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GCN Circular 19152

GRB 160303A: Continued optical monitoring from NOT
2016-03-05T20:35:02Z (8 years ago)
Antonio de Ugarte Postigo at IAA-CSIC <>
A. de Ugarte Postigo (IAA-CSIC, DARK/NBI), T. Kruehler (MPE Garching)
D. Xu (NAOC/CAS), D. Malesani (DARK/NBI), Z. Cano (U. Iceland),
N.R. Tanvir (U. Leicester),M. Messa (Stockholm Univ., Oskar Klein Centre), 
E. Gafton (NOT, Stockholm Univ. and Oskar Klein Centre) and I. R. Losada 
(Nordita and Stockholm Univ.) report on behalf of a larger collaboration:

We continued the monitoring of GRB 160303A (Beardmore et al., 
GCN 19126) with MOSCA at the 2.5m Nordic Optical Telescope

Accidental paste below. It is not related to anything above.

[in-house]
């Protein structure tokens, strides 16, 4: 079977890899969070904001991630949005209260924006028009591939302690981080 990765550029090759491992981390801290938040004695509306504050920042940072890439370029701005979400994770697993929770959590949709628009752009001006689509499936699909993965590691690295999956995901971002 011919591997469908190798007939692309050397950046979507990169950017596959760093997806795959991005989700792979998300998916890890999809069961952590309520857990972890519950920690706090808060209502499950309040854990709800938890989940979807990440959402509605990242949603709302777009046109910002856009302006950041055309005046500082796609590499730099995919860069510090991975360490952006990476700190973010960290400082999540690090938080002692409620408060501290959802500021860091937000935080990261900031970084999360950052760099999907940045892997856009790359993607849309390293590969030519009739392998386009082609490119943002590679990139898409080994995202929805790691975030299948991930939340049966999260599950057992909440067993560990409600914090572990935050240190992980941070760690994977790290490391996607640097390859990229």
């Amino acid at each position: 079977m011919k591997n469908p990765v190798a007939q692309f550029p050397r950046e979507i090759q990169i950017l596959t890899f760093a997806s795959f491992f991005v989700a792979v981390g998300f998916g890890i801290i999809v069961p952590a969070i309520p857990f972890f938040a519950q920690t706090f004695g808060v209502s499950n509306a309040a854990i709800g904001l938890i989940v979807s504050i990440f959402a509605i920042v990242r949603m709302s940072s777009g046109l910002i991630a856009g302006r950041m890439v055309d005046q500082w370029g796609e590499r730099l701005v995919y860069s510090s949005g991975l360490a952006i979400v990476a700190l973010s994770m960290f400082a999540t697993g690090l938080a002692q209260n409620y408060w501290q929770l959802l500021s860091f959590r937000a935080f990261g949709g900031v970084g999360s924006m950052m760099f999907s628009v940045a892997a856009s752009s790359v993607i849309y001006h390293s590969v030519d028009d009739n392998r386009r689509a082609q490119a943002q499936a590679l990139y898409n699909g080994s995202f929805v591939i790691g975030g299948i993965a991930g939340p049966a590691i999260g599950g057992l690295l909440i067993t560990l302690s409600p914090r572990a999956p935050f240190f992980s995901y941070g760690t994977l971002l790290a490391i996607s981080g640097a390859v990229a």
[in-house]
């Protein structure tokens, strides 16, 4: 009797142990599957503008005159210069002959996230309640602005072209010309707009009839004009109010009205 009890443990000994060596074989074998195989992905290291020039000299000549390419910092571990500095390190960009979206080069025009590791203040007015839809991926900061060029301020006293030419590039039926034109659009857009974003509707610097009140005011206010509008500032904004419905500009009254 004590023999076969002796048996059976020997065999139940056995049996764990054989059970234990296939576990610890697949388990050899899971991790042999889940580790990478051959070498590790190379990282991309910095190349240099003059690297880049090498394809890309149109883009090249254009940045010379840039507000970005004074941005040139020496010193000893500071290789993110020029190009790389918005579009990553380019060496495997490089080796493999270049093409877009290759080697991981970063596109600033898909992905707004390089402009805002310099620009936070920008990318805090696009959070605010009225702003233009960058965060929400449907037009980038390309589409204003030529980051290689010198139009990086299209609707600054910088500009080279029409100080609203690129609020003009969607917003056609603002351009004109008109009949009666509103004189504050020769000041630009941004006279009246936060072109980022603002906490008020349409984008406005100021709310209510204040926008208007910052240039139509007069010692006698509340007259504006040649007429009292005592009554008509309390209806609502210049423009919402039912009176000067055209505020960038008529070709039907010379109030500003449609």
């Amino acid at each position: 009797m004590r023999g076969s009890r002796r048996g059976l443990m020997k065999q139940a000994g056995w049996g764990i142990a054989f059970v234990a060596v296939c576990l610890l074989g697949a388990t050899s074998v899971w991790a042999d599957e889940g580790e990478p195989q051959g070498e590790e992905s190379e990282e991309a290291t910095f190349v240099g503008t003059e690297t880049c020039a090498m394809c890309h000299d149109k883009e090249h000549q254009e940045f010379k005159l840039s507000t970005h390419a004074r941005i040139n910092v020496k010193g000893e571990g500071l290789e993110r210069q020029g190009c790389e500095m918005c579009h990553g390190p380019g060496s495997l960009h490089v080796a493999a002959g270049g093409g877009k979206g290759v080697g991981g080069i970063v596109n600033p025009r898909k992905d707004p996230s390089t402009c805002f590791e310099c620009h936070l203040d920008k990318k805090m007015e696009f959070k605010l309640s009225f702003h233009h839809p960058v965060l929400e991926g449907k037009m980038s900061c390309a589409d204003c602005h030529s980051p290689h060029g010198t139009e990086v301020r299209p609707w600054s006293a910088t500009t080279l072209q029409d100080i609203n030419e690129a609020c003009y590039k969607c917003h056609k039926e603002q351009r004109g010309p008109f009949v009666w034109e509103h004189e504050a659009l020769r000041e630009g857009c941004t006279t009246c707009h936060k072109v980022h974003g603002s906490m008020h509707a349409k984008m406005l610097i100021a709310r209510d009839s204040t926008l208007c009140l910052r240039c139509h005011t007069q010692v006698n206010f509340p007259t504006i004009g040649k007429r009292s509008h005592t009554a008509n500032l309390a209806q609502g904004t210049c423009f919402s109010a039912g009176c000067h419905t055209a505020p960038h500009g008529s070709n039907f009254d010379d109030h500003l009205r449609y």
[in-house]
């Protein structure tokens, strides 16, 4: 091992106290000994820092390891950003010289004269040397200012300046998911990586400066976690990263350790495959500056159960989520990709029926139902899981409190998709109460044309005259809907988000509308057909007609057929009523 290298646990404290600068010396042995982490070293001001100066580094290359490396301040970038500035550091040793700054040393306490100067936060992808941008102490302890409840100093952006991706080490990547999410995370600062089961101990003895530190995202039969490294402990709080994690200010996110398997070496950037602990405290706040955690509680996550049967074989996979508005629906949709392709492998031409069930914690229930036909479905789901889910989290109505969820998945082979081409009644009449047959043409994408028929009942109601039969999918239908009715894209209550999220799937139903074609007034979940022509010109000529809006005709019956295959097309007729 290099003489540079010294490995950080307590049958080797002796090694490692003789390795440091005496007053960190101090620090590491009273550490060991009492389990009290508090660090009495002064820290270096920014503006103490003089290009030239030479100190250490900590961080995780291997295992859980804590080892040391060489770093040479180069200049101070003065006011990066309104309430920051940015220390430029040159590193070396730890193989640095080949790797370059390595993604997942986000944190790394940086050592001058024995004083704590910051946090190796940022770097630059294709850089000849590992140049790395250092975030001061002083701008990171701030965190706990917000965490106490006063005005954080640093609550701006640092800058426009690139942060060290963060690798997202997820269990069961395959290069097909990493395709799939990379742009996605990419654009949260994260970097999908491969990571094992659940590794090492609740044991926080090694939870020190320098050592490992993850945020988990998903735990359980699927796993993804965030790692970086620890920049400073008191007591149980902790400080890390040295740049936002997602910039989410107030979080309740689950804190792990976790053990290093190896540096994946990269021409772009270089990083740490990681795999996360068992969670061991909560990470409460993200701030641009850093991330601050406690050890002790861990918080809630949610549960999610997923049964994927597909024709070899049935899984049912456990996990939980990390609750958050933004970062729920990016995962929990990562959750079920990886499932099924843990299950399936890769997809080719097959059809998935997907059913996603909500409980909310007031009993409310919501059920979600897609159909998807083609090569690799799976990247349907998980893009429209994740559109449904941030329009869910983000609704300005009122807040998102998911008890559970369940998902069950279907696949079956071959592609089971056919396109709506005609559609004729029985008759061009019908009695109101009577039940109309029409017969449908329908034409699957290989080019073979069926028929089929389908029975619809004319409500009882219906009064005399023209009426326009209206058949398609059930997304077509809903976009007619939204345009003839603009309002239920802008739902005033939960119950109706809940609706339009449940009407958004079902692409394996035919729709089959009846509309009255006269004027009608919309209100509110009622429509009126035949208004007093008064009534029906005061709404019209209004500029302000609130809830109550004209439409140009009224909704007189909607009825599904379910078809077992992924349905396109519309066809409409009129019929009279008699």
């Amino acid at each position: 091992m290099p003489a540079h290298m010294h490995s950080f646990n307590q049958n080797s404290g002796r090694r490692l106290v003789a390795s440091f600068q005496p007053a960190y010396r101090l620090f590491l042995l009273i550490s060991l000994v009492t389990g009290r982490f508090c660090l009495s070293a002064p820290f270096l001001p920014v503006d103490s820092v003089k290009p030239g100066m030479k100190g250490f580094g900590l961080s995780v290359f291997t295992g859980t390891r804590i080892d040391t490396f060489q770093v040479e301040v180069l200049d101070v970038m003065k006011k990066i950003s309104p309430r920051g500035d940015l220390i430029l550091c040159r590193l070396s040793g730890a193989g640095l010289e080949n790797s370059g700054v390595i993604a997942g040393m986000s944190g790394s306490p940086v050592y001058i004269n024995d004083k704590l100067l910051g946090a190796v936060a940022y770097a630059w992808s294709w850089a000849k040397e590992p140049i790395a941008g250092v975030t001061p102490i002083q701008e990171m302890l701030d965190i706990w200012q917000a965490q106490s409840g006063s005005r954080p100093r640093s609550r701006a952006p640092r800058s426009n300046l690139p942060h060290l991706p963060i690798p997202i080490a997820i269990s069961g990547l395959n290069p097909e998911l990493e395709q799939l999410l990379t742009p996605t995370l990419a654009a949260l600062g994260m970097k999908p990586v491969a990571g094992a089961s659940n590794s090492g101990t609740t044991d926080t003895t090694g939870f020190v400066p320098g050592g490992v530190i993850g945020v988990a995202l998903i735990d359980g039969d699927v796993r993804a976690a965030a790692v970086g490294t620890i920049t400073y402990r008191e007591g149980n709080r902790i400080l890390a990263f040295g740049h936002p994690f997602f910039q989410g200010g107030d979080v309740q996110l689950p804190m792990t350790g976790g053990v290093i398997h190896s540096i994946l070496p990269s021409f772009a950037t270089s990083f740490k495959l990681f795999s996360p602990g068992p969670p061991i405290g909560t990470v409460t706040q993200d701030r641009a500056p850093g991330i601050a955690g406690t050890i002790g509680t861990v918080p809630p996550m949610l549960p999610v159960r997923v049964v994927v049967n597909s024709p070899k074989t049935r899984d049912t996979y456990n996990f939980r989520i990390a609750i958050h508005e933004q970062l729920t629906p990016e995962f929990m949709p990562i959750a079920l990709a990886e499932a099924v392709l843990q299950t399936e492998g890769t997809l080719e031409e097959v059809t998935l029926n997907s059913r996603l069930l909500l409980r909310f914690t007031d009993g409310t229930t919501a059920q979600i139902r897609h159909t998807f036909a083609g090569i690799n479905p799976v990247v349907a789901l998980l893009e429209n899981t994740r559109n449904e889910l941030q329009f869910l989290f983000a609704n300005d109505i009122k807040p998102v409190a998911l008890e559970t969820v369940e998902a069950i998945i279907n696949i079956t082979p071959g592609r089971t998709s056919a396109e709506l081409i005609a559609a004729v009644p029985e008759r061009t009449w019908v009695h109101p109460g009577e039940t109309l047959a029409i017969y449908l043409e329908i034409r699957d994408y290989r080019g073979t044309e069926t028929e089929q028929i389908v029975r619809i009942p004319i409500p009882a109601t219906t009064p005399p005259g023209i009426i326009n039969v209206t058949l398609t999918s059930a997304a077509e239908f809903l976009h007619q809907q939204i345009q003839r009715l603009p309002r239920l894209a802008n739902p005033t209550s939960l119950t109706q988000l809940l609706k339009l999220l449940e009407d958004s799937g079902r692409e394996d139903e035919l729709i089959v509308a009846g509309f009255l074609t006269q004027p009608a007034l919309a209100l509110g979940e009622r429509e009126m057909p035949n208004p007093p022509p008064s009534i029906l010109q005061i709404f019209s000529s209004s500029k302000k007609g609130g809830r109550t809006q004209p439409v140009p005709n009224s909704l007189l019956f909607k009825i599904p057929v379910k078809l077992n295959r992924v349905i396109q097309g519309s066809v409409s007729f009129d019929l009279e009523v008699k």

(La Palma, Spain).

On a 9x300s  observation with mean epoch 2:10 UT of 5 March 2016 
(37.27 hr after the burst) we detect the afterglow (Butler et al GCN19131) 
at a magnitude of r = 25.2 +/- 0.2, as compared to the SDSS field stars. 
This is consistent with the magnitude reported by GROND (Bolmer et al. 
GCN 19150) at a similar epoch.

Gathering the r-band data from the different GCNs (Butler et al. GCN19131; 
de Ugarte Postigo et al. GCN 19136; Jeong et al. GCN 19140; Im et al. 
GCN 19141; Klose et al. GCN 19142; de Ugarte Postigo et al. GCN 19143; 
Graham et al. GCN 19144; Bolmer et al. GCN 19150) the light curve seems 
to have been flat, or even increasing in brightness during the first 4-8 hrs 
after the burst. After this, the light curve begins a steep decay with 
alpha = 1.23 +/- 0.14 (F_nu ~ t^-alpha). This is not unlike the behaviour of 
other short GRBs, f.ex. GRB 130603B (de Ugarte Postigo et al. 2014 
A&A 563, 62), which was interpreted as being a magnetar powered event.
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